tions of PKC? inhibitor at 37°C for 1 h and then exposed to either
normoxia (21% O2) or hypoxia (1% O2) in the presence of BrdU (10
?M) for 24 h. At the end of the treatment, cells were fixed with cold
0.3% H2O2/methanol and processed for immunoperoxidase stain-
ing with anti-BrdU antibody. BrdU-positive and total nuclei were
counted at five different randomly selected areas in individual well.
n ? 4 replicate wells. * p ? 0.05 compared with normoxic control
data. ** p ? 0.05 compared with the hypoxic data. Similar results
were obtained in three independent experiments with cell popula-
tions isolated from three independent animals. (B) PKC? peptide
inhibitor also up-regulates bFGF-stimulated DNA synthesis. Quies-
cent fibroblasts were treated with PKC? inhibitor as mentioned
above and then stimulated with bFGF (30 ng/ml) for 24 h in the
presence of BrdU. n ? 4 replicate wells. * p ? 0.05 compared with
the unstimulated control value. ** p ? 0.05 compared with bFGF-
stimulated data. Similar results were reproduced with at least two
other cell populations.
Myristoylated PKC? pseudosubstrate peptide inhibitor
Hypoxia-induced Dephosphorylation of ERK1/2
Vol. 17, April 20061997
unmasked proliferative responses in greater extent in hy-
poxic cells (Figure 1, 3-fold, and Figure 2, 7.6-fold, over
hypoxia-induced DNA synthesis) than bFGF-stimulated fi-
broblasts (Figure 1, 1.3-fold, and Figure 2, 4-fold, compared
with bFGF-stimulated proliferation). Therefore, functional
role of PKC? might be more critical during hypoxic exposure
than bFGF-stimulated fibroblasts. Taken together, our data
suggest that replicative up-regulation by myristoylated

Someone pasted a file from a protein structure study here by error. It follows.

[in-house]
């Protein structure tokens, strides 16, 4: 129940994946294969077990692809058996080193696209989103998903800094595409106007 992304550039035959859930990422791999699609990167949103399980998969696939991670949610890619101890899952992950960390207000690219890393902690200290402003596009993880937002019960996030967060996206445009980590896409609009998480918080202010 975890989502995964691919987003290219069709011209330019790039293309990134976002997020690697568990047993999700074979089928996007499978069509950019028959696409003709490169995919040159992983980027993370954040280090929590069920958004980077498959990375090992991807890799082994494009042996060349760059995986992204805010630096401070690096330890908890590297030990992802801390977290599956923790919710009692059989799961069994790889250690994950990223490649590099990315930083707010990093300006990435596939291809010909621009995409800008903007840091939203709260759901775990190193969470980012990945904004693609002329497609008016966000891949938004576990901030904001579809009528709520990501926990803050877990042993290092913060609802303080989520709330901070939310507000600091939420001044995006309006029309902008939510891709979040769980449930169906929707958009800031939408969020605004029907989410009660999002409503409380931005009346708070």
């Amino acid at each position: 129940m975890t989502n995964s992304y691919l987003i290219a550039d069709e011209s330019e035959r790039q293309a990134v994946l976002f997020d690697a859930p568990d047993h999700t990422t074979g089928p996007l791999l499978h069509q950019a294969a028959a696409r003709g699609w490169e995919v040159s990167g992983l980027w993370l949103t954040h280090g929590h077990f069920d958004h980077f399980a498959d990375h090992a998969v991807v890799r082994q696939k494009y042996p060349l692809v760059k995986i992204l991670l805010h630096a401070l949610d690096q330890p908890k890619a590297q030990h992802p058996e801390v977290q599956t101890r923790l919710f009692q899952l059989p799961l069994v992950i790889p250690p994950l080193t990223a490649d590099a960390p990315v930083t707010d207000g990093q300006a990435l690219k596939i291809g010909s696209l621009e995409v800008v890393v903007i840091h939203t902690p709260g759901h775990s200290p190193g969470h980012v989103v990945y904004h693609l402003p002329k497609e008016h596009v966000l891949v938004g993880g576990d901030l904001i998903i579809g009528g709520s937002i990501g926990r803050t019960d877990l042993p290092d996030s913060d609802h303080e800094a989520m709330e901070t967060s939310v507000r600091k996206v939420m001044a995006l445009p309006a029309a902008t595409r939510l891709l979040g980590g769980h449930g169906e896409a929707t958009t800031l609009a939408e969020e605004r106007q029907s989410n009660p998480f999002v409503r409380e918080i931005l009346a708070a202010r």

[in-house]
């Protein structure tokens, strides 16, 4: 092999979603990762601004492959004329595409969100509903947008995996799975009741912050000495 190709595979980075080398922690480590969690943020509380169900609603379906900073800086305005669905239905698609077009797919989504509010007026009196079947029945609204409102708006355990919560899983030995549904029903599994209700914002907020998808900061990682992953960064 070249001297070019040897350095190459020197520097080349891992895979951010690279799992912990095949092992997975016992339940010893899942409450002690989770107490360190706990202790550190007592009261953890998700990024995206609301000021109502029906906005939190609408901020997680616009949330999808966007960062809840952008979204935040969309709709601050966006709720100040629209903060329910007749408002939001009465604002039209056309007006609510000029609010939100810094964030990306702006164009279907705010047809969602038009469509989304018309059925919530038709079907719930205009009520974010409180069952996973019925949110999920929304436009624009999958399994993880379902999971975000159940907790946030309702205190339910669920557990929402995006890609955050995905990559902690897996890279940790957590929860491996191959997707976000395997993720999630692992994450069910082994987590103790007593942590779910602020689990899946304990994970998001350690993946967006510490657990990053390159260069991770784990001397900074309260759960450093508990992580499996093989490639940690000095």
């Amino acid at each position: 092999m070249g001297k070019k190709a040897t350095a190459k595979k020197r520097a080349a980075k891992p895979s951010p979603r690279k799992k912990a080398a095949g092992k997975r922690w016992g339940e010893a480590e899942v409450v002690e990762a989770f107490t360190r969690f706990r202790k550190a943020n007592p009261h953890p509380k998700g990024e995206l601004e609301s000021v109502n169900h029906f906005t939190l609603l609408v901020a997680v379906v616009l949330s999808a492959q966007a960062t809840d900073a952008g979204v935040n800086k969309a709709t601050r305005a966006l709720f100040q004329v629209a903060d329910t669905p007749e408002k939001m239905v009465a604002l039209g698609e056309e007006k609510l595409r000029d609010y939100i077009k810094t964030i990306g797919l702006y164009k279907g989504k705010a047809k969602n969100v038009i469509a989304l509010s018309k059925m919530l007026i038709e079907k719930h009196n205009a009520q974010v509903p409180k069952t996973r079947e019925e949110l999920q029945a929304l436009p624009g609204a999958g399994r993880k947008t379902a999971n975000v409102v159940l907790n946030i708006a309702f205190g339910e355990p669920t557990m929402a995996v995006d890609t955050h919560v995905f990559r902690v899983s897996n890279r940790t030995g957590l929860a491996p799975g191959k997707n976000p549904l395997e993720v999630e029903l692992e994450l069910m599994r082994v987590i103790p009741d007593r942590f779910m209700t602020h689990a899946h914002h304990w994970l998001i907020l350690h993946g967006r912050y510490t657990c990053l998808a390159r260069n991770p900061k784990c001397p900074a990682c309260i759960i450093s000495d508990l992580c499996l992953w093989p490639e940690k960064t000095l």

PKC? pseudosubstrate peptide inhibitor is specific to this
peptide and that PKC? might act as a proliferation suppress-
ing kinase in fibroblasts.
To confirm the role of PKC? as a replication repressor, we
then used antisense oligonucleotides specific for the mes-
sage encoding PKC?. Transient transfection of the cells with
PKC? antisense oligonucleotides selectively reduced the
PKC? expression, but not the PKC? levels (Figure 3, A and
B). For detection of the PKC? level in our cells by immuno-
blotting techniques, we used 4–5 times higher protein con-
centration than that used for the evaluation of the PKC?
levels. In addition, x-ray film was exposed up to 30 min for
the detection of the PKC? signal. Collectively, these obser-
vations suggest that a very low level of PKC? is present in
vascular fibroblasts. A recent report (Cogolludo et al., 2005)
also supports the notion that PKC?, but not PKC?, is the
major atypical isozyme of pulmonary vasculature.
Proliferative responses of fibroblasts in the presence of
PKC? antisense oligonucleotides were then evaluated by
measuring the BrdU incorporation. Marked increase in DNA
synthesis was observed upon attenuation of PKC? expres-
sion with antisense oligonucleotides in normoxic fibroblasts
(Figure 3C). Hypoxia stimulated BrdU incorporation in fi-
broblasts both in the presence of scrambled and PKC?-spe-
cific antisense oligonucleotides (Figure 3C). Equal magni-
tude in the up-regulation of DNA synthesis upon blockade
of PKC? expression with antisense oligonucleotides under
both normoxic and hypoxic conditions suggests that prolif-
erative responses are primarily regulated by PKC?-mediated
signaling pathways in fibroblasts in response to hypoxic
exposure. Collectively, these results further support the role
of PKC? as a proliferative repressor for vascular fibroblasts.
PKC? Overexpression Attenuates Proliferation
of Hypoxic Fibroblasts
The myristoylated pseudosubstrate peptide inhibitor can
block the activation of both PKC? and PKC? because se-
novel isozymes, stimulates proliferation of vascular fibroblasts. (A)
Hypoxia-induced DNA synthesis is selectively up-regulated by
PKC? inhibitor. Quiescent fibroblasts were preincubated with pep-
tide inhibitors of PKC classical and novel isozymes (10 ?M) and
PKC? isozyme (10 ?M) at 37°C for 1 h. BrdU incorporation in both
normoxic and hypoxic fibroblasts was evaluated. n ? 4 replicate